“There are so many myths about breast cancer that it is difficult to narrow down the list,” says McLeod Oncologist Karim Tazi, MD. “Plastic surgery, the BRCA1/BRCA2 gene, and underwire bras are just a few of the ‘issues’ people have misunderstandings about that we do NOT address here. Checking with the National Breast Cancer Foundation or the American Cancer Society are good reference sources for you.”
Here are some of the most common myths:
1. Myth: I’m not going to breast feed because it can increase my risk of breast cancer.
TRUTH: Just the opposite. Breastfeeding may actually decrease the risk of breast cancer. This benefit seems to increase with each month the mother has been able to breastfeed.
2. Myth: Only women with a family history of breast cancer need to worry.
TRUTH: The majority of women diagnosed with this disease DO NOT have a family history of breast cancer. It is true that women have a significantly increased risk of breast cancer if their mother, sister or grandmother ever had it.
3. Myth: Since I had a normal mammogram, I don’t need to worry about breast cancer.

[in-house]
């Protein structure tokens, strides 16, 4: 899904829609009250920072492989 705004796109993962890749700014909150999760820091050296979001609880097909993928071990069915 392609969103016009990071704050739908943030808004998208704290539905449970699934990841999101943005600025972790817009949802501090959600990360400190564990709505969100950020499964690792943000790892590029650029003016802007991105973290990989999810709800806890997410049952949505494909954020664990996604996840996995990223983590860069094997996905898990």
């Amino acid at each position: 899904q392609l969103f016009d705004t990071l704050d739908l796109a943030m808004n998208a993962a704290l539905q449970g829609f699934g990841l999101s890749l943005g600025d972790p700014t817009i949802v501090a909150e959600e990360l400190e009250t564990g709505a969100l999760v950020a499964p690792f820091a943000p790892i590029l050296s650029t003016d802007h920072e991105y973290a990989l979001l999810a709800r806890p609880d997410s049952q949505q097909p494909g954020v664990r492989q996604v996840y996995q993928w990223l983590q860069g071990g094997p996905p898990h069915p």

TRUTH: Starting at age 40 women are urged to have an annual mammogram. Women under 40 should have a clinical breast exam at least every 3 years. Ongoing breast self-exams between mammogram screenings are also important for early detection.
4. Myth: If you find a lump during a self-exam, you have breast cancer.
TRUTH: There may be a number of reasons for the lump you feel – none of which are cancer. Only a small percentage of lumps are breast cancer. However, it is important that you see your family physician if you detect a noticeable lump or any change in your breast that you haven’t noticed before.
5. Myth: Antiperspirants cause cancer.
TRUTH: According to the National Cancer Institute, there is no conclusive evidence linking deodorants as a cause or contributing factor to breast cancer. Some deodorants contain aluminum, which may show up on mammograms as a false positive. So, when you are scheduled for a mammogram, it’s best to avoid wearing antiperspirants.
6. Myth: Needle biopsies can disturb cancer cells, spreading them throughout the body.
TRUTH: No conclusive evidence supports this myth. A 2004 study found no increased spread of cancer among patients, who had a needle biopsy, compared to women, who did not undergo the procedure.
Have a question. Ask a Cancer Specialist.
Sources include: McLeod Health, National Cancer Institute, BioMed Central, EverydayHealth.com, Susan G. Komen Breast Cancer Foundation